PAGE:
Well, my 8 year old daughter figured out a way to make some money. We have a neighbor who has in addition to a toddler, baby twins. So one time she offered my daughter a couple bucks to watch the twins when she was busy with her toddler and making dinner. It's becoming a bit of a regular thing. Sometimes she makes $2, sometimes $5 depending on how long she does it for. Our neighbor is happy with the situation because she says our daughter is better than many of the teenagers because they are often distracted on the phone while she takes it very seriously. she interacts and makes games to play with them and checks with the mom if she has any questions. And my daughter is excited to make "real" money.


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 Post subject: Re: Helping my kids get rich slowly
PostPosted: Sat Jun 18, 2011 6:35 pm 

Joined: Sat Apr 30, 2011 3:40 pm
Posts: 60
Location: USA
That's great! I think it will be a lot of fun to watch my kids when they start finding ways earn their own money. It sounds like you have some good neighbors.

Over the past year we've had a great deal of fun trying to think up ways for the neighborhood boys we know to earn a bit of extra money from us. One that has worked well for us is having them come over to feed our cat while we're out of town.


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 Post subject: Re: Helping my kids get rich slowly
PostPosted: Fri Jun 24, 2011 7:33 pm 

Joined: Fri Jun 17, 2011 9:24 am
Posts: 14
I've enjoyed your posts so far. I don't have kids yet, myself, but I am very interested in personal finance education, mainly because my parents did NONE of it.

Just wanted to mention that we hired a 13 y/o neighbor boy to feed and play with our cats when we went out of town. We are fairly new here, and we noticed this kid walking our neighbor's dog. One night, my husband stopped him in front of our house and talked with him about watching our cats. He was very impressed. This boy was polite and shared his financial goal (a dirt bike by the time he turned 16). My husband hired him on the spot, and has hired him several other times to help with yard work. I am sure his parents have taught him well, and we're interested in teaching our future children the same values and principles.


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 Post subject: Re: Helping my kids get rich slowly
PostPosted: Mon Jun 27, 2011 8:11 pm 

Joined: Sat Apr 30, 2011 3:40 pm
Posts: 60
Location: USA
emya wrote:
I've enjoyed your posts so far. I don't have kids yet, myself, but I am very interested in personal finance education, mainly because my parents did NONE of it.

I'm glad you're enjoying it. My wife and I enjoy it, too. It's great to be a dad.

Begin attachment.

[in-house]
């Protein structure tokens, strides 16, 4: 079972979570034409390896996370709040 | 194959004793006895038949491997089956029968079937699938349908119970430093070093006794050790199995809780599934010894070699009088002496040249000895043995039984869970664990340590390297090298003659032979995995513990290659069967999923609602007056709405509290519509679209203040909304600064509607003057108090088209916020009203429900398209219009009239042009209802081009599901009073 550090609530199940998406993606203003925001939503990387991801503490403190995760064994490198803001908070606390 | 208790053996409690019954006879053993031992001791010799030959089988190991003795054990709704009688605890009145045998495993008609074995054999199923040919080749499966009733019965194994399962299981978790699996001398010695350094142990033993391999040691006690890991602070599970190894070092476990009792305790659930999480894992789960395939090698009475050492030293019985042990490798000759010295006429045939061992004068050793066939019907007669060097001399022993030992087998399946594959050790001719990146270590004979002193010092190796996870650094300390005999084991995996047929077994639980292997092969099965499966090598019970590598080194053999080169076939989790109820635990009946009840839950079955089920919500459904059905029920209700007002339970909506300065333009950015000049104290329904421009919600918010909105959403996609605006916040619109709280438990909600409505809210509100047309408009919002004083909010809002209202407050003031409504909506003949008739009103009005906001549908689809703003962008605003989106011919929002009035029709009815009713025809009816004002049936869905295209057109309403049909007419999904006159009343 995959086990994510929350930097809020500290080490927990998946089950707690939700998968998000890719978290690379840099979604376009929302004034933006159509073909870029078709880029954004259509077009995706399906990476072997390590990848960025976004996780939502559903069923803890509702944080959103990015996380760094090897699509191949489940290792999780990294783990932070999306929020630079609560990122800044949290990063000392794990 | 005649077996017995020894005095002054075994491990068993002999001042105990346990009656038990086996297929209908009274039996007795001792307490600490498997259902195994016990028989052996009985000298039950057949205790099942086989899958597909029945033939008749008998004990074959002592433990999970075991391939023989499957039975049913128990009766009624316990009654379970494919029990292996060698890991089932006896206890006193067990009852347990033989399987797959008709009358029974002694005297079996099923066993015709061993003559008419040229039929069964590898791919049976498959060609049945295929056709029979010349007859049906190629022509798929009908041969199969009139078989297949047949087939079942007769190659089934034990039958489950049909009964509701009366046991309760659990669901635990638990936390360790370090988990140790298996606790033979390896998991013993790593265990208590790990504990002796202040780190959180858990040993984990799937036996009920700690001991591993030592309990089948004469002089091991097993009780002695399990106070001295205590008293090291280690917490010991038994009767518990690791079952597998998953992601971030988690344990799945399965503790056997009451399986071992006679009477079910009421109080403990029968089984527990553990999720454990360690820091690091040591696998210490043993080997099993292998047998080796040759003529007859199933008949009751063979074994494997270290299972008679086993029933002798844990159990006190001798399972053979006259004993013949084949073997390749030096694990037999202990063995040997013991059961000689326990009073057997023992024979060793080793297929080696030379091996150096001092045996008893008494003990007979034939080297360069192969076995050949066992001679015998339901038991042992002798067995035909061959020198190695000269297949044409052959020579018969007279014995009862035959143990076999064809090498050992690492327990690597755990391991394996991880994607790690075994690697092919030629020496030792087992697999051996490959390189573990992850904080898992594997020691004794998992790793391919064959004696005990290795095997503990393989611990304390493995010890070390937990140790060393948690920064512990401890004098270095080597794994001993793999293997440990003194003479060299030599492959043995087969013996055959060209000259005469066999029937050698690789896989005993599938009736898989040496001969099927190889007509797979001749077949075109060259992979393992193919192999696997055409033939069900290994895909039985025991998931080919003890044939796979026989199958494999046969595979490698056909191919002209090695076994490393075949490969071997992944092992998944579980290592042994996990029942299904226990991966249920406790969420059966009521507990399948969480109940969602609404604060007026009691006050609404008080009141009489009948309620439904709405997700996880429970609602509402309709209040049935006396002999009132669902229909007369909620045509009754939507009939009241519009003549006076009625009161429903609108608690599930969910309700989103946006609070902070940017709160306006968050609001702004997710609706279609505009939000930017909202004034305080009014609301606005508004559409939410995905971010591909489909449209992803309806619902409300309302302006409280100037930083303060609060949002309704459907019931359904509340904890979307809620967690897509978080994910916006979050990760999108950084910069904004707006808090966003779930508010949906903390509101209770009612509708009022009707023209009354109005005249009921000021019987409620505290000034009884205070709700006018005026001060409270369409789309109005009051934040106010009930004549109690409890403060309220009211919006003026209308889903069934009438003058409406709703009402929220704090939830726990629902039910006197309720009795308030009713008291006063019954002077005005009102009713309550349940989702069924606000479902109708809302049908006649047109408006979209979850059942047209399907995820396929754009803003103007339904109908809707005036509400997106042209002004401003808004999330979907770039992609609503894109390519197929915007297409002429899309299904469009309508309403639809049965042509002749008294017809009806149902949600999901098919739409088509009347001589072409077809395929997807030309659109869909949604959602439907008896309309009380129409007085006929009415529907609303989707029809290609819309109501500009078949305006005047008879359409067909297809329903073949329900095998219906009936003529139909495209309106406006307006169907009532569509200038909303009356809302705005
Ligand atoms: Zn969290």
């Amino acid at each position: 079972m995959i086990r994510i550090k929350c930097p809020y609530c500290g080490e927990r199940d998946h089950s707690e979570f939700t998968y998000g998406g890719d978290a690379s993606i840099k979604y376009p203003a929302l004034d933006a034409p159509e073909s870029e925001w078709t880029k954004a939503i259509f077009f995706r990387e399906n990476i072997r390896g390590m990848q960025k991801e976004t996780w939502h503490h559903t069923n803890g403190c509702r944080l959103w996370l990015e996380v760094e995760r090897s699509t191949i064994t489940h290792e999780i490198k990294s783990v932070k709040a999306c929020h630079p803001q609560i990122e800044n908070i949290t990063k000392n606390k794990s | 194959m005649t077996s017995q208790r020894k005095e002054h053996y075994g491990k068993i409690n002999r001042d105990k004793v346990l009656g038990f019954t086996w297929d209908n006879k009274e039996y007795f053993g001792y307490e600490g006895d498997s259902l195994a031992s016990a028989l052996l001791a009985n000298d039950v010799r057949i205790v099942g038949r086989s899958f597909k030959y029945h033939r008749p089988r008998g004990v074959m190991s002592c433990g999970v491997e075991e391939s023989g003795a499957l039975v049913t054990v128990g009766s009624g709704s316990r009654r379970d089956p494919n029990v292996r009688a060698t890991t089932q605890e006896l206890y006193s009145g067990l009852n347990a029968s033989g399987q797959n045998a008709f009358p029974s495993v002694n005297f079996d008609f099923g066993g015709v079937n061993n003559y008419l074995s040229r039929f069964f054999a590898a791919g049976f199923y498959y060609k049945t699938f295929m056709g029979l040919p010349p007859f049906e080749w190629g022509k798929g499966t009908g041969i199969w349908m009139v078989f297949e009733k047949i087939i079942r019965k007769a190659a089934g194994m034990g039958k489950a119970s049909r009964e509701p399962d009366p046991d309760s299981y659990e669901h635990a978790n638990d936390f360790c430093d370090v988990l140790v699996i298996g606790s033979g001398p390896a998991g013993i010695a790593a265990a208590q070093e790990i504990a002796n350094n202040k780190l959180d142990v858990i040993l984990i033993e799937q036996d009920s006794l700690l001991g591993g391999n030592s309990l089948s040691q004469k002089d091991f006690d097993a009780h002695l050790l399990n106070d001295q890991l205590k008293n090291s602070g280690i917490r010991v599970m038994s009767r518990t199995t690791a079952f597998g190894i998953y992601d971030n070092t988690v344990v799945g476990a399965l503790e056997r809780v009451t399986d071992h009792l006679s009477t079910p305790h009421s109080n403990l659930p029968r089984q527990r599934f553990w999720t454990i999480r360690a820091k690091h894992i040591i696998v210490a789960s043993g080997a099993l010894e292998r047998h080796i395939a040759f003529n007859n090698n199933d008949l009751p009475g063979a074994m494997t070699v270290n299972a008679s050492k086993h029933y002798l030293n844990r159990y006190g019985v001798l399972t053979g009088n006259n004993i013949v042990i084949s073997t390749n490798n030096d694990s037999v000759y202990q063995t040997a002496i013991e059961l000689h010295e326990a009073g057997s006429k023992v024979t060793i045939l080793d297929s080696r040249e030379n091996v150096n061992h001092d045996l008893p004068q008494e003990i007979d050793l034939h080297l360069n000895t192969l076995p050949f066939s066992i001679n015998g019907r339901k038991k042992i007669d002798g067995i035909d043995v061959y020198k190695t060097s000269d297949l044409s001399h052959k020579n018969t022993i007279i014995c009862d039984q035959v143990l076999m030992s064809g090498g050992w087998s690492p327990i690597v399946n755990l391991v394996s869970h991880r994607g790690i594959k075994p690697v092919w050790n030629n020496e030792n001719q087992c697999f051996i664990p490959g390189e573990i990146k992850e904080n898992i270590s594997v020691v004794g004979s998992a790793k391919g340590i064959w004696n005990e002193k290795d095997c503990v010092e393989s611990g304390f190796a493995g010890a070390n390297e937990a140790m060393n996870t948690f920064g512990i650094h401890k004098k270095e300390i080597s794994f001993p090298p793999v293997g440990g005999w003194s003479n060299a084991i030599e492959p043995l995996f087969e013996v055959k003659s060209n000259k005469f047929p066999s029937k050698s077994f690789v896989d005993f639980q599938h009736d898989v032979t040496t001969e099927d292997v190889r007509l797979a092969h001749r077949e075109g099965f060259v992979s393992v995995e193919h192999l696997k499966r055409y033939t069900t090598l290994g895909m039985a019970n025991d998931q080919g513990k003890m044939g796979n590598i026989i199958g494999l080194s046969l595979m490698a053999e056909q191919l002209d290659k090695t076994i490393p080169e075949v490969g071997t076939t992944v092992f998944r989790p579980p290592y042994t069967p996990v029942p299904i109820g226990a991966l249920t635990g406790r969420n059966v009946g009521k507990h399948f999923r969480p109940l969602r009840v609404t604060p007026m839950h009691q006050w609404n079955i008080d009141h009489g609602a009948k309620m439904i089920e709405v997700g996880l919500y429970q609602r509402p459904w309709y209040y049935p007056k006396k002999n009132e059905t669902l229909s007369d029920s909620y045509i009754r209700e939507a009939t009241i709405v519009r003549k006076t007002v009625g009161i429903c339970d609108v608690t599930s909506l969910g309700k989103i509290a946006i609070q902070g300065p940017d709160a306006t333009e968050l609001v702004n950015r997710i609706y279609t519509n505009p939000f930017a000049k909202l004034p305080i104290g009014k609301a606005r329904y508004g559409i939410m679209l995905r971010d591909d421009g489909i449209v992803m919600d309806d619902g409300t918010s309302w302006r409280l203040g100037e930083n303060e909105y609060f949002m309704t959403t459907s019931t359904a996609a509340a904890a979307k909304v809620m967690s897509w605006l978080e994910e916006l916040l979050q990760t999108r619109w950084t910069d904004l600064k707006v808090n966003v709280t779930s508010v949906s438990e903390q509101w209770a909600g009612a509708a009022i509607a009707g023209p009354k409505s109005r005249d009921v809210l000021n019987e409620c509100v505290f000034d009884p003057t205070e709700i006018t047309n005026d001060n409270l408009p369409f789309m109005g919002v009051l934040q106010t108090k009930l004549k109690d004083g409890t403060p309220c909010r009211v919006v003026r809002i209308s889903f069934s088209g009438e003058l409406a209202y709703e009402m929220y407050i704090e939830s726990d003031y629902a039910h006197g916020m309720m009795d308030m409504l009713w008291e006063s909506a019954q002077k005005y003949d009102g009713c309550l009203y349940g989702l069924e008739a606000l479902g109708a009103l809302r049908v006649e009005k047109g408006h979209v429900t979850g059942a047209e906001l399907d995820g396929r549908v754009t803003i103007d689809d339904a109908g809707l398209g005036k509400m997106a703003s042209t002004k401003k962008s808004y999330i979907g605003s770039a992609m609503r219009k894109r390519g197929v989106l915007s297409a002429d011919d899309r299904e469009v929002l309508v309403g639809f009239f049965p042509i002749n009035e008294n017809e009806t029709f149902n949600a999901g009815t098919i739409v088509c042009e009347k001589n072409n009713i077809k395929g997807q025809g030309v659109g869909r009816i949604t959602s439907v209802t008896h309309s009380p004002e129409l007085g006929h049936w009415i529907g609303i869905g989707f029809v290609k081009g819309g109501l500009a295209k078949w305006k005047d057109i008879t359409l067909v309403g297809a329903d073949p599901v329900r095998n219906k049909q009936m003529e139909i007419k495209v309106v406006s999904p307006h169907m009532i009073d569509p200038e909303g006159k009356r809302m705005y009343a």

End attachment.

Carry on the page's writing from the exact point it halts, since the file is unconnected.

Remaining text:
Our son earns/has earned money in the following ways:
  • Helping me rebuild our fence (mostly handing me nails and tools)
  • Helping me paint rooms in our house
  • Wiping down the walls
  • Reading books by himself
  • Identifying coins (if you can name it you can keep it)
  • Practicing counting (keep as many pennies as you can accurately count)
  • Practicing writing his name (first and last)
  • Cleaning up messes he didn't make (mostly from his sister)

There are others, too, but those are the ones that come to mind most easily.


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 Post subject: Re: Helping my kids get rich slowly
PostPosted: Wed Jun 29, 2011 1:30 pm 

Joined: Mon Apr 25, 2011 7:37 am
Posts: 446
Our daughter's job is adding up! She came to me with the problem that her piggy bank had completely filled up. But I suggested she put it in her electronic savings account. To back up, we put $6 a month allowance in an electronic savings account for her. I initially said if she deposited money in that account I would match it if she didn't take it out for a year. I then asked her if she would be ok with me instead putting the matching in her college savings fund, and she said yes! She's going to deposit about $30. I like it this way better because it encourages her to save money and for me to put money away for her college. She says she wants to spend her money to get a - bigger piggy bank.

The matching idea isn't mine but my Dad. When I was growing up any money I put into my savings account my father would match (as long as we didn't withdraw it say within 2 months). I didn't have an allowance per se but did work at my Dad's restaurant in junior high and high school (not really a choice, all of us kids had to). I was a nerd and so didn't end up spending the money until I was in college, both to pay some living costs, and also made it possible for me to travel in Europe for a month.